The vast majority of U.S. incinerators are located in the country’s most marginalized communities, according to new research from the Tishman Environment and Design Center at the New School.
The report, which was commissioned by Global Alliance for Incinerator Alternatives (GAIA), reveals that of the 73 incinerators remaining in the U.S., 79% are located in low-income communities and/or communities of color. 4.4 million people across the U.S. live within three miles of incinerators, approximately 1.6 million of whom are within a three-mile radius of the twelve top emitters of PM2.5, NOx, lead and mercury pollutants.
The majority of these “Dirty Dozen” facilities, including 10 of the 12 incinerators that emit the greatest quantities of lead annually, are located in environmental justice communities — a product, the report notes, “of historic residential, racial segregation and expulsive zoning laws that allowed whiter, wealthier communities to exclude industrial uses and people of color from their boundaries.”
Paul Gilman, Covanta’s chief sustainability officer, disputed to Waste Dive the direct health impacts of incineration, citing a 2017 Oregon Metro white paper that determined “there was not a predictive or actual increase in health issues, including for those in vulnerable or sensitive ‘at-risk’ populations such as children or the elderly.”
While the New School report acknowledges health risk uncertainties associated with toxic air emissions from incineration, it argues that lack of conclusive scientific certainty regarding the causes or consequences of harm “should not be viewed as a reason to postpone preventative measures, as affirmed by many international conventions.”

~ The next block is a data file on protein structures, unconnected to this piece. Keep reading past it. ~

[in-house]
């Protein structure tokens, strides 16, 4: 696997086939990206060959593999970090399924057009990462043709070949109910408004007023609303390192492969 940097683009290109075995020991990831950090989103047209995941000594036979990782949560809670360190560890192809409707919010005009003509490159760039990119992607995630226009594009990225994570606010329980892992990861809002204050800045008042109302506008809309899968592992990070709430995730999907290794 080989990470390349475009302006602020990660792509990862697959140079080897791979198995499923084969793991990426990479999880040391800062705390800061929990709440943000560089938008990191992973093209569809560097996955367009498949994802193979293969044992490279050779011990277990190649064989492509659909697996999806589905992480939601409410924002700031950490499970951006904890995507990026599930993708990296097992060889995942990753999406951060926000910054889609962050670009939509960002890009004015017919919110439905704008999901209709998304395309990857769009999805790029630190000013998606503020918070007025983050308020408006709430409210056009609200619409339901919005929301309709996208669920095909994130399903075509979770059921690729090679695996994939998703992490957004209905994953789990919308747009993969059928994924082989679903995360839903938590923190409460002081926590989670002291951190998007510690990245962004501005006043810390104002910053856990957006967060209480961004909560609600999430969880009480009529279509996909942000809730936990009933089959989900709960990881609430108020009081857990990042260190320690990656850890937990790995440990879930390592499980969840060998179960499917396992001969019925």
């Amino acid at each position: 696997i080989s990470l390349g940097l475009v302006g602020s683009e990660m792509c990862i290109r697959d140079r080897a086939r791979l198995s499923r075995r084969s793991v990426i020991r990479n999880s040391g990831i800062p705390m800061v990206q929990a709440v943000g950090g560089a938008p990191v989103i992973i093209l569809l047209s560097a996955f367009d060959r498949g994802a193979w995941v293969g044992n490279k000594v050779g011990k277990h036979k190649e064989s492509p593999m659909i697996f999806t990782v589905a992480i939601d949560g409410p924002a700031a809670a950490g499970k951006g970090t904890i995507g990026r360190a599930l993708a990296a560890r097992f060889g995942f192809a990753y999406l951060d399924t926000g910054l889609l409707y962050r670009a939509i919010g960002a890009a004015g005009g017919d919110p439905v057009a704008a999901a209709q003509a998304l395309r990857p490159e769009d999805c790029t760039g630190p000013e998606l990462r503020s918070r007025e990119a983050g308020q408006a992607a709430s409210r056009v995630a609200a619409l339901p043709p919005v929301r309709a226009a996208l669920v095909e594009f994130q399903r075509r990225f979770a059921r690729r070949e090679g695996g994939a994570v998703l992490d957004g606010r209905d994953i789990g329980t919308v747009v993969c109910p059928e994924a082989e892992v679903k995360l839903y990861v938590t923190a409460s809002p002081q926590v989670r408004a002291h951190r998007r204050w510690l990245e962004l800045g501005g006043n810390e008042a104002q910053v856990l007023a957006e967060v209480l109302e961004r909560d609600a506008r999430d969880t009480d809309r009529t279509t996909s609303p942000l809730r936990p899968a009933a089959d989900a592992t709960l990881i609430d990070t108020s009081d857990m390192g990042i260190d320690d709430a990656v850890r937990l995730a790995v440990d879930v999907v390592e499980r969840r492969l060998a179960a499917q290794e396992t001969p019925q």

“The precautionary principle was defined at the Wingspread Conference in 1998 as, ‘When an activity raises threats of harm to human health or the environment, precautionary measures should be taken even if some cause and effect relationships are not fully established scientifically,‘” the report notes, highlighting the principle as a foundational tenet of the environmental justice movement. “While the direct health implications of incineration are not well studied, incinerator emissions contribute to the overall cumulative impacts that may harm [environmental justice] communities.”
Furthermore, the authors assert, incinerators are “risky investments for cities, highly capital-intensive, and the most expensive form of garbage disposal.” High construction costs (a recently-halted WTE project in New York’s Finger Lakes region was projected to cost $365 million to build) often lead companies to rely on low- or no-cost municipal bonds and other government subsidies, while expensive operation and maintenance costs (estimated by the authors to fall within an average range of $17-$24 million annually) can leave owners with tight margins and operating deficits.